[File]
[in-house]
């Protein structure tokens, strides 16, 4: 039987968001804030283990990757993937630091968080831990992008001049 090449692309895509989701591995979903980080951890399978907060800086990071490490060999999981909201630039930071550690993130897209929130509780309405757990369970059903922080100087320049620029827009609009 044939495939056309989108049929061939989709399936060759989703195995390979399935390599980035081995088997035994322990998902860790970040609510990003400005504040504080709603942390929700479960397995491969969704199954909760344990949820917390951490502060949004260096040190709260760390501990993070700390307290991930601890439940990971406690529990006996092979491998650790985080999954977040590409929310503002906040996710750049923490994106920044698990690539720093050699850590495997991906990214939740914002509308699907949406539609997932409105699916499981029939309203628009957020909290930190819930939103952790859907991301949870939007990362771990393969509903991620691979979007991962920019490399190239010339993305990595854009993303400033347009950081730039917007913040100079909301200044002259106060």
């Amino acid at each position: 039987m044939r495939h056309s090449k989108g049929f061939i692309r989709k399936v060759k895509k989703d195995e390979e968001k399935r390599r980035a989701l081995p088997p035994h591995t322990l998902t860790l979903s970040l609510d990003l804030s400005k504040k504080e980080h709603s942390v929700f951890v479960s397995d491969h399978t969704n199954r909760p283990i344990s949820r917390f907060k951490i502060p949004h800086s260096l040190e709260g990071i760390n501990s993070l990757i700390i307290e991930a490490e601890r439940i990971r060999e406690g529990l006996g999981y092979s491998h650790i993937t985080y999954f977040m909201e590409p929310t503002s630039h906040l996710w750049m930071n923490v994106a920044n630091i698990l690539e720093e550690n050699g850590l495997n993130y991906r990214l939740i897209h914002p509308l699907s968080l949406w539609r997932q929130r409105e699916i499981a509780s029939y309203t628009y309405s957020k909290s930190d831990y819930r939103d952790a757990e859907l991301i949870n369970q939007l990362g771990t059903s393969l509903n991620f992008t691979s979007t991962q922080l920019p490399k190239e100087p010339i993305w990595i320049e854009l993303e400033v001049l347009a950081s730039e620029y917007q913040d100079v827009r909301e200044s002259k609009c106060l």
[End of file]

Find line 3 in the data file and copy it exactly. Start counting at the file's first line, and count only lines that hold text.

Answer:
């Amino acid at each position: 039987m044939r495939h056309s090449k989108g049929f061939i692309r989709k399936v060759k895509k989703d195995e390979e968001k399935r390599r980035a989701l081995p088997p035994h591995t322990l998902t860790l979903s970040l609510d990003l804030s400005k504040k504080e980080h709603s942390v929700f951890v479960s397995d491969h399978t969704n199954r909760p283990i344990s949820r917390f907060k951490i502060p949004h800086s260096l040190e709260g990071i760390n501990s993070l990757i700390i307290e991930a490490e601890r439940i990971r060999e406690g529990l006996g999981y092979s491998h650790i993937t985080y999954f977040m909201e590409p929310t503002s630039h906040l996710w750049m930071n923490v994106a920044n630091i698990l690539e720093e550690n050699g850590l495997n993130y991906r990214l939740i897209h914002p509308l699907s968080l949406w539609r997932q929130r409105e699916i499981a509780s029939y309203t628009y309405s957020k909290s930190d831990y819930r939103d952790a757990e859907l991301i949870n369970q939007l990362g771990t059903s393969l509903n991620f992008t691979s979007t991962q922080l920019p490399k190239e100087p010339i993305w990595i320049e854009l993303e400033v001049l347009a950081s730039e620029y917007q913040d100079v827009r909301e200044s002259k609009c106060l």